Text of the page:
Love Is the Drug

A Novel

Love Is the Drug

Wonderfully empathic, smartly comic, and wickedly insightful, this captivating debut novel maps the progress of an unforgettable young woman endeavoring to mend a broken heart and find salvation.

"Hello, my name is Tyler Tracer and I am falling apart. I am twenty-four years old, and I have no ability whatsoever to choose an occupation or a hair color."

Meet Tyler, the singularly irresistible and straight-talking heroine of Sarahbeth Purcell's touching first novel. An incurable romantic, Tyler's chief obsessions include music, list-making -- and David, the man who broke her heart. Despite an exhaustively detailed list of reasons for why she should just forget about David once and for all -- including (but by no means limited to) chronic illness, terminal self-absorption, and geographical inaccessibility -- Tyler remains hopelessly hooked on him. Hence the wild ride she embarks upon in the wake of her father's death, a ride that takes her from her hometown in Tennessee to sunny Los Angeles, all in hopes of saving David from his ominous take on life.
This hilarious and dark cross-country expedition finds our young heroine negotiating the universally perilous terrain of sex, love, and relationships with uncommon verve, wit, and more than a little recklessness. Along the way, Tyler discovers, among other things, the uniquely redemptive powers of roadkill, the fact that enduring love tends to blossom in the most unexpected and unlikeliest places, and, above all, that nothing can stop her from making her own rules and mapping out her own life. Not even herself.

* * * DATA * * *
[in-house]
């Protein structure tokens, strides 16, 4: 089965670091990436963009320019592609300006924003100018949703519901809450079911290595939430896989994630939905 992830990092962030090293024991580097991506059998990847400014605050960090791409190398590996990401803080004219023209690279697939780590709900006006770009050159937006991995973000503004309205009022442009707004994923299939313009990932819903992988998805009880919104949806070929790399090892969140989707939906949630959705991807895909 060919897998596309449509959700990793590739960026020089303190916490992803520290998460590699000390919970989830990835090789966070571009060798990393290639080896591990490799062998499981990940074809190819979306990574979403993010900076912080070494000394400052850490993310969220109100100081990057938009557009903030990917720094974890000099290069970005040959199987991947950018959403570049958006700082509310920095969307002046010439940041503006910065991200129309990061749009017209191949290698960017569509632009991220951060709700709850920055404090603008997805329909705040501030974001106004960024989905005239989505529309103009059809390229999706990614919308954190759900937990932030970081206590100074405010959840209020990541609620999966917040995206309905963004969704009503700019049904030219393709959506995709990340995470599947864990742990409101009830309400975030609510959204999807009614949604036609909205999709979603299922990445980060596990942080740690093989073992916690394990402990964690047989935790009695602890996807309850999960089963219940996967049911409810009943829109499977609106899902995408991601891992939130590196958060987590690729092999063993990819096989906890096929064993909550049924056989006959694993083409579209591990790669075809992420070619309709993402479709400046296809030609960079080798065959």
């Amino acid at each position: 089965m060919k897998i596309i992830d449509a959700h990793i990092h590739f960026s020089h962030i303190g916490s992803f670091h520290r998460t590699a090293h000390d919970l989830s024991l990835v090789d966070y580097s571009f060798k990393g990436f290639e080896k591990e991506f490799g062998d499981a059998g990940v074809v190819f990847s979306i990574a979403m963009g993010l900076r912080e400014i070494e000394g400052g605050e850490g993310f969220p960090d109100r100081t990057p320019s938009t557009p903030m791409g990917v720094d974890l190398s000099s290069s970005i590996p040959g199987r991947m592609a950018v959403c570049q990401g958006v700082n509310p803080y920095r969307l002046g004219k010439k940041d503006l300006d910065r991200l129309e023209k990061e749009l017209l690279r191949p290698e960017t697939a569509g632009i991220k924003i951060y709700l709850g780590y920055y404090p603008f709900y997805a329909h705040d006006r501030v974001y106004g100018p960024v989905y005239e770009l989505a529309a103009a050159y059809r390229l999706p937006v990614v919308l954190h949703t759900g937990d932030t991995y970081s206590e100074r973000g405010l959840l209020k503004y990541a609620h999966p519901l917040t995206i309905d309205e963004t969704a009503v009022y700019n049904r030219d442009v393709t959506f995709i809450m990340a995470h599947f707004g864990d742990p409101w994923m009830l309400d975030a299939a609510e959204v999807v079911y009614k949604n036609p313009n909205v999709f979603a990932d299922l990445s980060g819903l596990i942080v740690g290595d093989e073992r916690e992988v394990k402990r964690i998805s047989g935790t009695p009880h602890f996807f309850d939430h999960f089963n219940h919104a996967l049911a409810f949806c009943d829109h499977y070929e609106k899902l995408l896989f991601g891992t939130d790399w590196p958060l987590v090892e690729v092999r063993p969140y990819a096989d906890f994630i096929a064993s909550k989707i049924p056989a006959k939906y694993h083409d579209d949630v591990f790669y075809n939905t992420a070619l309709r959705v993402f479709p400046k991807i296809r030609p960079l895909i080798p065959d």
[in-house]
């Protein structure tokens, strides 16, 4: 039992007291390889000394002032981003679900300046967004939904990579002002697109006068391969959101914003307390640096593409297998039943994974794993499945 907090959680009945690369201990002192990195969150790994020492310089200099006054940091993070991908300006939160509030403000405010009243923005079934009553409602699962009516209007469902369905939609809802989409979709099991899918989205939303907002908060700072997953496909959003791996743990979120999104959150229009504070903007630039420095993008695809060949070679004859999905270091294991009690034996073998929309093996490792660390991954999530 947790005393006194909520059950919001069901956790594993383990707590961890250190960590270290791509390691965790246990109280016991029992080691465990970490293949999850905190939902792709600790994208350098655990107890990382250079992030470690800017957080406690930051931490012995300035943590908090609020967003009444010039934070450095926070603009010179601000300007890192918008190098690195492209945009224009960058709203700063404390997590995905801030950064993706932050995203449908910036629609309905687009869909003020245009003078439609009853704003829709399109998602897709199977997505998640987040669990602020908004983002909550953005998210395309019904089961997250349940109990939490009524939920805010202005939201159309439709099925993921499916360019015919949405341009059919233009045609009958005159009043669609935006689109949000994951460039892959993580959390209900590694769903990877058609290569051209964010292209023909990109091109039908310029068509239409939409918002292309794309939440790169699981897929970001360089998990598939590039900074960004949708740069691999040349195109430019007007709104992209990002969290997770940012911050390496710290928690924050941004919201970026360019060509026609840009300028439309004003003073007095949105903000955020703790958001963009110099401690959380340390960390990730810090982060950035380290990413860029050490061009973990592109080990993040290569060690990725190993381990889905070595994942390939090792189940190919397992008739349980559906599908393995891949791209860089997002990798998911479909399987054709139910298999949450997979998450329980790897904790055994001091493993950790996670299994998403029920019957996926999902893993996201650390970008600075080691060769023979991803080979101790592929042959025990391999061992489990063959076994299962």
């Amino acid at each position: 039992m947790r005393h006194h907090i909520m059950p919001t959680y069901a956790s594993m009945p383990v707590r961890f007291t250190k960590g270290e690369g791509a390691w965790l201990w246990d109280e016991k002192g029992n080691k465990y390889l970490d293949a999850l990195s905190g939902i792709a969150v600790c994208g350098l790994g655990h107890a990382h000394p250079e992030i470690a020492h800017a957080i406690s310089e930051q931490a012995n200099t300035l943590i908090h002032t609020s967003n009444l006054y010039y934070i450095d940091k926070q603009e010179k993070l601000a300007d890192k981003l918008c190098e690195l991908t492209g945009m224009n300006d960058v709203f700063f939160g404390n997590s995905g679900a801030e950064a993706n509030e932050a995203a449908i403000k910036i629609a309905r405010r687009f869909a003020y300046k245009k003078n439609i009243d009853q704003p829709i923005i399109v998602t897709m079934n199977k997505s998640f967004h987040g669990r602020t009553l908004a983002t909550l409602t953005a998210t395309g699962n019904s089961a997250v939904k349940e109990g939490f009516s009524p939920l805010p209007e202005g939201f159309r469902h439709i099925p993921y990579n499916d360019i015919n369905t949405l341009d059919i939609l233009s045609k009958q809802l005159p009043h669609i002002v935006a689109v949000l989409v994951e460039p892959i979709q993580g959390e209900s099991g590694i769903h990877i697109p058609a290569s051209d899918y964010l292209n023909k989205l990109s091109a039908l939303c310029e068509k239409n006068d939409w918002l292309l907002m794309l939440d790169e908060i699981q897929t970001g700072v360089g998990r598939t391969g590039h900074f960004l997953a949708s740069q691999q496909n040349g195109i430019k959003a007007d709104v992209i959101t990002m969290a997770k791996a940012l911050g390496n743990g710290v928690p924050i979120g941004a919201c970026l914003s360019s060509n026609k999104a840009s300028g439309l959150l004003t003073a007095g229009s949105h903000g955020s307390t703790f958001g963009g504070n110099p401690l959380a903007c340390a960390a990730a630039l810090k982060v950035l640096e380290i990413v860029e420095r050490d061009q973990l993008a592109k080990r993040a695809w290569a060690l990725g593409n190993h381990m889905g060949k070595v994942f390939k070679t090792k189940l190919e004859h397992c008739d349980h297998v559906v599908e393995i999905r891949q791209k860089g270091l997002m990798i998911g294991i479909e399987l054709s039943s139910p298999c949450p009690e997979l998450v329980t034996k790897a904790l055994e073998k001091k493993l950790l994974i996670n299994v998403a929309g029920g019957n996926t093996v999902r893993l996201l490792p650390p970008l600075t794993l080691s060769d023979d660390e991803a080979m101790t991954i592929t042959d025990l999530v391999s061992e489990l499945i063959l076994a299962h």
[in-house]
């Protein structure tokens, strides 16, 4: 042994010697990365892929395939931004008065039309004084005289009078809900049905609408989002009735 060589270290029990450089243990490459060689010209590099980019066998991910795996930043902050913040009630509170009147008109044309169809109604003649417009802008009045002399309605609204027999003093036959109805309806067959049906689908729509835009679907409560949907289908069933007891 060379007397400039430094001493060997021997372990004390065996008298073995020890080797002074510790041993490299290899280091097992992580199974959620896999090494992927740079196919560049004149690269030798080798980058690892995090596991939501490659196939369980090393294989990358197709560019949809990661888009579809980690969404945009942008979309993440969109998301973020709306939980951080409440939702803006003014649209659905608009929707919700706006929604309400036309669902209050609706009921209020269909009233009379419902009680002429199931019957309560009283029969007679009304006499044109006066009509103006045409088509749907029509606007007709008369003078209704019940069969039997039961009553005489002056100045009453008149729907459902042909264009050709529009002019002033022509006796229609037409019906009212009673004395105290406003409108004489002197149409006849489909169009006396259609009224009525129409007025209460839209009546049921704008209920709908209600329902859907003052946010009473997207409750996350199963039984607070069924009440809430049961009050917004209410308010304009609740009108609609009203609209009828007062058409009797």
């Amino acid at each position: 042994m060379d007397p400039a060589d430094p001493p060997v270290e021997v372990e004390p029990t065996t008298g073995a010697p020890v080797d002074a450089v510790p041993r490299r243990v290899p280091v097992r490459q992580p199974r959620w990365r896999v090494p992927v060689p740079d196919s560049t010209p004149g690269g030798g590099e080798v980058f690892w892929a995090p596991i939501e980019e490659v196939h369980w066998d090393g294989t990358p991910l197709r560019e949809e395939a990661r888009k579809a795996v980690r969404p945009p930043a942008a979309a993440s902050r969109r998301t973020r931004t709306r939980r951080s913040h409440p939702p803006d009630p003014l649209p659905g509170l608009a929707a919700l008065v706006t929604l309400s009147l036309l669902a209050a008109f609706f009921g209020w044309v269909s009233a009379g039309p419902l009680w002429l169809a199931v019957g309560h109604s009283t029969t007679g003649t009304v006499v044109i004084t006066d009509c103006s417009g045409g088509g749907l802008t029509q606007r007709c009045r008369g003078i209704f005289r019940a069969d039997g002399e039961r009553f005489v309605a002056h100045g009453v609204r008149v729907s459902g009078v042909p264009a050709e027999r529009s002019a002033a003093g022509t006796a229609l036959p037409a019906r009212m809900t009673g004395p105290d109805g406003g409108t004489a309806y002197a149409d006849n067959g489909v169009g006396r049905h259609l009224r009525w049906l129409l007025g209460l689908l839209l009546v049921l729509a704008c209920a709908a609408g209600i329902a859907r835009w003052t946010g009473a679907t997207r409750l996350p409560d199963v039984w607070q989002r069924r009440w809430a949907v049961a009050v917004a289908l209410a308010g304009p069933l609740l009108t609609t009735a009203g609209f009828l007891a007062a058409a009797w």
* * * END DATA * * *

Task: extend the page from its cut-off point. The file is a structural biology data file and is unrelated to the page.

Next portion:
A joyous triumph of a debut to which readers will respond with a sense of instant recognition, Sarahbeth Purcell's Love Is the Drug spins a story of bold living and loving that crackles with energy and innovation.
  • Washington Square Press | 
  • 240 pages | 
  • ISBN 9780743476164 | 
  • March 2005
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Reading Group Guide

Questions and Topics for Discussion
1) David claims that, "The nature of beauty is transient" (42). What does he mean by this? This definition is convenient for David: since beauty has an expiration date he will never have to trouble himself to seek it. Do you think Tyler shares this opinion? Does she think something beautiful, like love, can be non-perishable? Or does she believe that it's worth finding even if it will expire? How does her opinion change over the course of the novel?
2) Why is David so obsessed with his video game (53)? Tyler thinks that David, "likes things that doesn't really exist"(12). Why does she form this opinion of him? Is it true of her as well? Does she want a fantasy boyfriend instead of a real man? Tyler seems very sensitive to the way in which people create fantasies and fabricate feeling, even in their most intimate moments. She knows she does this herself, and says of sex with David, "Sometimes I wish it was all as good as it probably sounds to the lawn maintenance men outside trimming the shrubs"(25). Why does Tyler indulge David's fantasies and her own? Are there other instances in this novel where fantasy clashes with reality?
3) The ninth reason Tyler cannot be with David is that, "He lives across the country and doesn't want me to be here with him anymore and does not wish to move to the south, where I live" (47). How does Tyler's sense of the geographic gulf that separates her from David reflect their emotional separation? Th see more

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About the Author

Sarahbeth Purcell
Photo Credit:

Sarahbeth Purcell

Sarahbeth Purcell is also the author of Love Is the Drug. She was born and raised in Nashville, Tennessee, where she still resides. She is currently at work on her third effort, Somewhere Between Here and There, as well as other multimedia projects. For more info and exclusive pictures, visit her official website at